There are five stages of chronic kidney disease, each one associated with a glomerular filtration rate that progressively decreases from stage 1 to stage 5. The glomerular filtration rate, or GFR, refers to the rate at which the glomerulus filters waste, ions, and water in the blood. A normal GFR is considered to be greater than 90 millilitres per minute. This number is calculated based on creatinine clearance level, gender, age, race, and weight. As the glomerular filtration rate decreases, issues with waste, electrolyte imbalances, and fluid overload will arise.
Stage 1 is characterized by kidney damage with normal renal function, and is associated with a normal or high GFR, greater than 90 millilitres per minute, as well as proteinuria for 3 months or more. Proteinuria, in short, refers to the presence of greater than normal amounts of protein in the urine. Because the GFR is normal, a patient in this early stage of chronic kidney disease will most likely be asymptomatic. As such, the majority of patients will only find out they’re in stage 1 if they’re being tested for other conditions such as diabetes or high blood pressure.
Stage 2 is characterized by kidney damage with mild loss of renal function, and is associated with a GFR between 60 and 89 millilitres per minute, and proteinuria for 3 months or more. In order to slow down the damage being done to the kidneys, patients are advised to eat a healthy diet and maintain a healthy weight, refrain from smoking or using tobacco, control both blood pressure and blood sugar, and engage in 30 minutes of exercise 5 days per week.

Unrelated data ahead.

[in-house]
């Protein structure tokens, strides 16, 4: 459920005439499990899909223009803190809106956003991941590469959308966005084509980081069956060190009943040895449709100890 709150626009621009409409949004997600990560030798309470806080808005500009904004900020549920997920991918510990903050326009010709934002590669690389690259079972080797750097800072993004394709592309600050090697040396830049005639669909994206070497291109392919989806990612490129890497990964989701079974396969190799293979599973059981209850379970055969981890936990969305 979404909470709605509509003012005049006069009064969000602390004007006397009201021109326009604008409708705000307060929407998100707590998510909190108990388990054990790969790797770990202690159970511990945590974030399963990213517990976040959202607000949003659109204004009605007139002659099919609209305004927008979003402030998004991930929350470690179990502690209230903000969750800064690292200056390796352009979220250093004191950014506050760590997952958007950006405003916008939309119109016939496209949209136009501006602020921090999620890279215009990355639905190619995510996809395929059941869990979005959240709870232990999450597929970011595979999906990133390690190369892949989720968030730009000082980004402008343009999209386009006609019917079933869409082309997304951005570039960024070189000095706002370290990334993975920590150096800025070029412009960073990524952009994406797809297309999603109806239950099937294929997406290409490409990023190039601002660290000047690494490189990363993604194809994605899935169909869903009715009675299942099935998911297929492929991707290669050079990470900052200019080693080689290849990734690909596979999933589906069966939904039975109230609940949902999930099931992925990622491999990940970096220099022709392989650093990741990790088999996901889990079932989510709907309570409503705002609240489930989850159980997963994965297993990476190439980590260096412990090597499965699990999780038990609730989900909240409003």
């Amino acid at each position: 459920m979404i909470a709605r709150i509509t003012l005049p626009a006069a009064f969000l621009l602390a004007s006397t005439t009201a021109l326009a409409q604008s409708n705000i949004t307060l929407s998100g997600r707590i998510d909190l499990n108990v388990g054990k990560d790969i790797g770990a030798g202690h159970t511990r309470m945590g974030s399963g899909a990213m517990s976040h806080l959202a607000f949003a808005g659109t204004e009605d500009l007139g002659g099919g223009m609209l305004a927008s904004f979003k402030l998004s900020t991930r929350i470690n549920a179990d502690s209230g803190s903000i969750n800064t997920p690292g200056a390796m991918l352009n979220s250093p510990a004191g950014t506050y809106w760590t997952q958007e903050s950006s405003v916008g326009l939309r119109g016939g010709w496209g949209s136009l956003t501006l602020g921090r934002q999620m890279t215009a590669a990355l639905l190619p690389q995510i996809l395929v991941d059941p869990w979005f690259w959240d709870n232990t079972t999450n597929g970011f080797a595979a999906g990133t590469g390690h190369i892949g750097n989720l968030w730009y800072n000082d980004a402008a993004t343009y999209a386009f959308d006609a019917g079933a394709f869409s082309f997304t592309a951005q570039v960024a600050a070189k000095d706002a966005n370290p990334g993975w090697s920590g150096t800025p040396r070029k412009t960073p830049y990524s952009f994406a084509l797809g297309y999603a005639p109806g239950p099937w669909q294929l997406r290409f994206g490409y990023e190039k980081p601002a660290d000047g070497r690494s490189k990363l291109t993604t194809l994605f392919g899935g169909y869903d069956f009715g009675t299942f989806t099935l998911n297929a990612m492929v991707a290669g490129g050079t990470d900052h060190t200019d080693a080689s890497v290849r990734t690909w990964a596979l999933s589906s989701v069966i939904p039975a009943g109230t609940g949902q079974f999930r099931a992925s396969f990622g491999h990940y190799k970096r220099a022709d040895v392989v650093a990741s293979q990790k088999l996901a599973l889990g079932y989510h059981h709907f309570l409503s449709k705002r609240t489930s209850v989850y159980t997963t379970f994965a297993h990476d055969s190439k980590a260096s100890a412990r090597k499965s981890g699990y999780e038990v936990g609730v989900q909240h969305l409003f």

Stage 3 is characterized by mild to severe loss of renal function, and is associated with a GFR between 30 and 59 millilitres per minute. This stage is further separated into two substages, stage 3a and stage 3b. Stage 3a is for patients with a GFR between 45 and 59 millilitres per minute, while stage 3b is for patients with a GFR between 30 and 44 millilitres per minute. Many people in stage 3 will not have any symptoms, but those who do may experience frequent or infrequent urination, swelling in the hands and feet, or back pain. Health complications are also likely, such as high blood pressure, bone disease, and anemia.
Stage 4 is characterized by severe loss of renal function, and is associated with a GFR between 15 and 29 millilitres per minute. The symptoms and health complications are very similar to those of stage 3, as waste continues to build up in the body. Patients in stage 4 should schedule regular appointments with a nephrologist, meet with a dietitian, and take blood pressure medicines like ACE inhibitors and ARBs. It may also be time to prepare for both dialysis and a kidney transplant.
Stage 5 refers to end-stage renal disease, and is associated with a GFR that is less than 15 millilitres per minute. Symptoms of kidney failure include itching, back pain, muscle cramps, throwing up, frequent or infrequent urination, trouble sleeping and breathing, swelling in the hands and feet, and loss of appetite. Patients in this stage will be receiving dialysis regularly and will be a candidate for a kidney transplant.